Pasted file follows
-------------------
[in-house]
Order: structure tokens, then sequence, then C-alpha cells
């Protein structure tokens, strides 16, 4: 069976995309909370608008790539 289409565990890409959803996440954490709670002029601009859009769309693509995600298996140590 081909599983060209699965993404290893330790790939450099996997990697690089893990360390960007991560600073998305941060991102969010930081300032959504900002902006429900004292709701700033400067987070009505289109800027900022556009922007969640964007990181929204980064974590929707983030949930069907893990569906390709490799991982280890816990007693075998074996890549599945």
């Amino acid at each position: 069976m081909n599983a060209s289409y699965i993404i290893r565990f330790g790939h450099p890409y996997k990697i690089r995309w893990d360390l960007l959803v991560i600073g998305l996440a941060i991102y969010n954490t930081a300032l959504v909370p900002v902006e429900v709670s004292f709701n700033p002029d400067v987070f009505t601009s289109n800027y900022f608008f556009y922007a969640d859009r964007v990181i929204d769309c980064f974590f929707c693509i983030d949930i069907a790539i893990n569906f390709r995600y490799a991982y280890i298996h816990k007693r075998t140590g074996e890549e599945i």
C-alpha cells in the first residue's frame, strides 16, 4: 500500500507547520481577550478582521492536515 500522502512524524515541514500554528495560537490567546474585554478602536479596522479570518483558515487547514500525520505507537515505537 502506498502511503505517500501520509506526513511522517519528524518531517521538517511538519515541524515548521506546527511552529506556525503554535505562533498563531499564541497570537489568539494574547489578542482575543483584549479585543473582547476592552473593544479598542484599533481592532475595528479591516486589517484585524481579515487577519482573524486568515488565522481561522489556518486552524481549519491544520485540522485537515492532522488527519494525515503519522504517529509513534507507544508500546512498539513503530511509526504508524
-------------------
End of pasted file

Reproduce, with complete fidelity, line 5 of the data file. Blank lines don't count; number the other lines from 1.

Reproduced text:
C-alpha cells in the first residue's frame, strides 16, 4: 500500500507547520481577550478582521492536515 500522502512524524515541514500554528495560537490567546474585554478602536479596522479570518483558515487547514500525520505507537515505537 502506498502511503505517500501520509506526513511522517519528524518531517521538517511538519515541524515548521506546527511552529506556525503554535505562533498563531499564541497570537489568539494574547489578542482575543483584549479585543473582547476592552473593544479598542484599533481592532475595528479591516486589517484585524481579515487577519482573524486568515488565522481561522489556518486552524481549519491544520485540522485537515492532522488527519494525515503519522504517529509513534507507544508500546512498539513503530511509526504508524